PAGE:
A good read and well recommended.
Sequel to “Two Sides of the Same Coin.”
Despite the celebrity their recent cracking of a cattle rustling ring has brought, Jeff Connelly and his partner, Mike Guidry, are ready to settle down and start the dude ranch they’ve always dreamed of. Following your dreams isn’t always easy, though-between a troubled new ranch hand who propositions Jeff and Mike’s past suddenly confronting him, emotions are already running high.
Then a sadistic serial killer nicknamed the West Coat Cutter starts slicing a trail though Jeff and Mike’s territory. As the body count rises, they begin to suspect that the killer may in fact be someone they know-a suspicion that is only strengthened by a sudden rash of threatening notes addressed to Jeff. Can they escape the West Coast Cutter before the worst happens?
Review by Gerry Burnie
I gave in to my love for western-genre novels this week, even though it is a contemporary version. Twisted (Lucky Jeff Ranch #2) by Jake Mactire [Dreamspinner Press; 1 edition, July 24, 2011] is a continuation of Mactire’s “Lucky Jeff Ranch” series, and, although I haven’t read Two Sides of the Same Coin, this sequel stood alone fairly well.
Jeff Donnelly became the proprietor of ‘Lucky Jeff Ranch’ upon the untimely death of his father in a car accident. Mike Guidry was one of the ranch hands who came with it, but eventually – after a number of adventures together – they became loving partners, and now they have plans afoot to convert ‘Lucky Jeff’ into a dude ranch.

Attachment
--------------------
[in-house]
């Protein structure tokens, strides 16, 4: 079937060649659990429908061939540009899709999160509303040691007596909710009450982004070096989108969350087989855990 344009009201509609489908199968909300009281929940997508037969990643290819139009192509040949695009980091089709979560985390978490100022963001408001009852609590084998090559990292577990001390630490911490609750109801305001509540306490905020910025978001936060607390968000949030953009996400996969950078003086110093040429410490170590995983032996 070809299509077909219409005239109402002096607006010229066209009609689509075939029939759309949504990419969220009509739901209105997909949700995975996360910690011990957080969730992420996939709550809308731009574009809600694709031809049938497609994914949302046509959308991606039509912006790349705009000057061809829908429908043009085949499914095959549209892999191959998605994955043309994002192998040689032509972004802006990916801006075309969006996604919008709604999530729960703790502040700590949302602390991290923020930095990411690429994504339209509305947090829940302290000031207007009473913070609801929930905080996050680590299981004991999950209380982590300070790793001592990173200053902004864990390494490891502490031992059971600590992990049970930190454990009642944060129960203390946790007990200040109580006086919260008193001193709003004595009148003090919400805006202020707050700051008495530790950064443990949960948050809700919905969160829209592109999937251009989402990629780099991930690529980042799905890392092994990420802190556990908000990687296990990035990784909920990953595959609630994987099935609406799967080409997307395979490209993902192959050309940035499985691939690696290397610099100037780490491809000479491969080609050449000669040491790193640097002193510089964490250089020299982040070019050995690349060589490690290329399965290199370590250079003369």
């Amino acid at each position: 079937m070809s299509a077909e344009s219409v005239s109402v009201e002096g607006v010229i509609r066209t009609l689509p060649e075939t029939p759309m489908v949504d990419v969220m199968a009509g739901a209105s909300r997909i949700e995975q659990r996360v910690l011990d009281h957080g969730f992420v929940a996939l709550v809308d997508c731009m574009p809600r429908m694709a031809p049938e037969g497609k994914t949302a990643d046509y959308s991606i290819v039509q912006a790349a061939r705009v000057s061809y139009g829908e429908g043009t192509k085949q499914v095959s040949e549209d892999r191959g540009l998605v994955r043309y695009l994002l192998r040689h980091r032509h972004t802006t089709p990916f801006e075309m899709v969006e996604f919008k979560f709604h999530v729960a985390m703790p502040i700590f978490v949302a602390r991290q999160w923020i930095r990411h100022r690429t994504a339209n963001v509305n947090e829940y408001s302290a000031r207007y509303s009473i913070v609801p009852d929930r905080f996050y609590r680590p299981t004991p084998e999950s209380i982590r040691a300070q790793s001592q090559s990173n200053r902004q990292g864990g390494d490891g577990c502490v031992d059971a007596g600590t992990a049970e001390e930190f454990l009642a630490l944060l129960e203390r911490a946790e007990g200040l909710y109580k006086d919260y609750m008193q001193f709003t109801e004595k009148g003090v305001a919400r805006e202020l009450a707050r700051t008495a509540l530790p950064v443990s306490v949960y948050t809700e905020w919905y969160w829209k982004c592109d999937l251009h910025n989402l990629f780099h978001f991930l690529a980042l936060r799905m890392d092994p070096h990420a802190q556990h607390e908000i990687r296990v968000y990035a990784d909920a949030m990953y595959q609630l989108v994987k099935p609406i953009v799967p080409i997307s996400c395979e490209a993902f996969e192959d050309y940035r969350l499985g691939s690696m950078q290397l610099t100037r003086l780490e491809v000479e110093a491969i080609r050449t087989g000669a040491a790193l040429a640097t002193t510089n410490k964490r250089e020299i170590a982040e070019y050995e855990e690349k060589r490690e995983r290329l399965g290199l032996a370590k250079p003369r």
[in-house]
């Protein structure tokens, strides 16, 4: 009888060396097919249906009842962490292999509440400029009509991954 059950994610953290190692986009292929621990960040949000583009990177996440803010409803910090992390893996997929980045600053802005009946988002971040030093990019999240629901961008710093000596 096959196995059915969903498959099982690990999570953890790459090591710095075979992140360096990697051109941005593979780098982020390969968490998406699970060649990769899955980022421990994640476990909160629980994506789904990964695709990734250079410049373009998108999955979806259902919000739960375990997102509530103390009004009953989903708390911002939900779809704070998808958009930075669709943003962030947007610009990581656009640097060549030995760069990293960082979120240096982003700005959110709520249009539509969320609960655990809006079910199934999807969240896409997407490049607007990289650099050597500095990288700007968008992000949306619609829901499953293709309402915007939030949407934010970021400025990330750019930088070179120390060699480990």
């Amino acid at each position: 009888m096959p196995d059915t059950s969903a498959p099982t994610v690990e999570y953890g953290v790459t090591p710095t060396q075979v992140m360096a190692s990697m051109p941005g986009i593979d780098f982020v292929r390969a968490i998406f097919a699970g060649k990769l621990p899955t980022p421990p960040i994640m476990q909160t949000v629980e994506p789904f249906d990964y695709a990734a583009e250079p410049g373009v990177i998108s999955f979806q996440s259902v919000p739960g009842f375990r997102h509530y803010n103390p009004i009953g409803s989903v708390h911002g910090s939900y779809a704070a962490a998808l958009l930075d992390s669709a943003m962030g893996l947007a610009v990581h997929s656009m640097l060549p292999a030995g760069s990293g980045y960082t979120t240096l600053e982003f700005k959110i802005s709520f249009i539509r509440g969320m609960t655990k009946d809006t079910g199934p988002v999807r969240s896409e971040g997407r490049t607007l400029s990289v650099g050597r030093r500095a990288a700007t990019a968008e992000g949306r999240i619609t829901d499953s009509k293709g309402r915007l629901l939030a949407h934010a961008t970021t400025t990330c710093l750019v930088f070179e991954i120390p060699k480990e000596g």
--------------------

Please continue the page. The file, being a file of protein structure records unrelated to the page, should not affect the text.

Thus begins the adventures in Twisted.
To thicken the plot, a ranch hand by the name of Smitty asks if his younger brother (Jason) can come work with them. Gay and troubled, his brother wants to make a new start in a fresh environment, and Smitty feels that Jeff and Mike would make positive role models. Moreover, there is a recent threat that is stalking the gay community in town: A serial killer dubbed the ‘West Coast Cutter’ who is preying on gay men like Jason.
Then, unexpectedly, Mike’s father appears on the scene contritely making apologies for rejecting his son when he was sixteen. Jeff views this with a certain amount of scepticism, but for Mike’s sake he stands aside to allow him to reconnect with his estranged mother, brother and sister.
However, when a body is discovered nearby, there is no question the ‘West Coast Cutter’ is close at hand.
It is well written and easy to read: A good start.
The plot features some clever twists and turns (another plus), but for me it is clichéic. I think this is because it is angst driven – the gay but troubled brother; Mike’s expulsion from the family circle; the homophobic but contrite father – have all been done before.
I hasten to add that it is not a major issue, and it is subjective, but for someone who has read and analyzed over three hundred books for this blog, I thirst for something original – like comedy.
Nonetheless, it is a good read and well recommended. Four bees.
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